‘Airlink is standing alone, totally independent from the mothership’
Are we seeing the benefits of international travel being reactivated? We absolutely are. Just a month and a half ago we had almost zero interlining traffic, other than for online interlining, in other words, on our services from Cape Town to Johannesburg and on to Bulawayo for example. But right now, interline traffic represents about 20% of our business, so we’ve definitely seen an uptick and the multiple relationships that we have firstly established and then nurtured are undoubtedly bearing dividends. We need to see this in context – long-haul travel is currently only at about 40% of its pre-Covid levels.
It’s a real sign of approval from both sides that those carriers obviously trust you and see the benefit of working with Airlink. And that’s part of your longevity as I think you have a longer tenure as CEO of an airline than any other. How important are the lessons you’ve learned over those many years of being in the industry? Has it cemented your ability to deal with what’s being thrown at you at the moment?
Its equipped me better than if I was a green stick to the game. I’ve been doing it now for almost 30 years, and you don’t always get it right. But you do learn from your experiences and that’s what, together with your own skill set, develops expertise over time. It boils down to firstly: the clarification of what you’re trying to do, and secondly: what you’re trying to be. You can’t be everything to all needs, but you can be something that, as long as you can define it clearly, you can get on with implementation.
‘long-haul travel is currently only at about 40% of its pre-Covid levels’
We are a regional airline and a standalone network system now, whereas before we were a component of a composite network system. I suppose in many ways we remain a composite. We are the local and regional component, and the composite is a collaboration between ourselves and our global partners. I think it’s that clarity of thought that has matured over time; we see that relationships and commercial partnerships and agreements are the future of our business, but in an agnostic way. We don’t want to be locked into one of the alliances on an exclusive basis. All three of the major global alliances and their key airline partners are relevant to our destinations as they collectively access the source markets to our destinations, and vice versa, where customers originating their travel from within our network would want to access their choice of global destinations through one of our partners who are members of one or the other of all three major global alliances.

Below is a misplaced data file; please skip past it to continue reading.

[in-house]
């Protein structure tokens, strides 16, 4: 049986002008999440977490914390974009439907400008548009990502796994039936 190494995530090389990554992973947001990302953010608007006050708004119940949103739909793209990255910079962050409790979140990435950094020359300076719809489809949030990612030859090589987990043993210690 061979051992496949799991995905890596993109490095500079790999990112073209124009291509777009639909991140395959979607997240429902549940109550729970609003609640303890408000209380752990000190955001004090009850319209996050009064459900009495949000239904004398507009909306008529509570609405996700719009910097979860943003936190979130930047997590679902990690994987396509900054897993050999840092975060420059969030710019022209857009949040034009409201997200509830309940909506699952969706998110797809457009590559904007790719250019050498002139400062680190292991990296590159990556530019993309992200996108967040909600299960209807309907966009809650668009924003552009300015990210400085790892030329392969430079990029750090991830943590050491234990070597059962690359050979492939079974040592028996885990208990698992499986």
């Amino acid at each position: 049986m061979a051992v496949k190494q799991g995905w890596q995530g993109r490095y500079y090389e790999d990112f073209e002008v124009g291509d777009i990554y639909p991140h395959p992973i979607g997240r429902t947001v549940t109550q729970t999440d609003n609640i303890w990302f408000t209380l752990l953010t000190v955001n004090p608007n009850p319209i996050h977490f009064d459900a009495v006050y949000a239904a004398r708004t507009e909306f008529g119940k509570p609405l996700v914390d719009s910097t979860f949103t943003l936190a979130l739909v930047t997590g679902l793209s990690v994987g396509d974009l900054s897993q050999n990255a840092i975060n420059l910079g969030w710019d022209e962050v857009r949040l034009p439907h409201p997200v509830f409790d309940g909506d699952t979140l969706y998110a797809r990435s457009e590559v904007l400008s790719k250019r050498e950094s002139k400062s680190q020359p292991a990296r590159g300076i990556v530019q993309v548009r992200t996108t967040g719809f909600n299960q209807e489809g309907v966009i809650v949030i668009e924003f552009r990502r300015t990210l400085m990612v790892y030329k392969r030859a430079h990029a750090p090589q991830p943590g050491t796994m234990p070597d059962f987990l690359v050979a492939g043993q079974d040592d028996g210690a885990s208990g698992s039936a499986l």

We want to look at what’s best for our network system and our customers who need to get access to our destinations through our network in conjunction with what is best on every continent, and in every one of the source markets. Therefore we tied up a codeshare with Emirates which has the biggest global reach. We have also tied up a codeshare with United which is best placed to provide connectivity to the North America source markets via its hub in Newark – on to Johannesburg and then throughout our network, on a reciprocal basis.
Emirates are also alliance agnostic, as are many of the other partners that we engage with. Lufthansa and United are prominent members of the Star Alliance and in the case of our codeshare with United, this is on an alliance agnostic basis so we can also have a commercial relationship with Delta, which is part of Sky Team, and that opens up all the doors to us. It’s that experience that gives us the ability to adjudicate what is best for our business and specifically for our customers who need to travel from within our network system through our hubs and then access their end destinations everywhere in the world through our partnerships.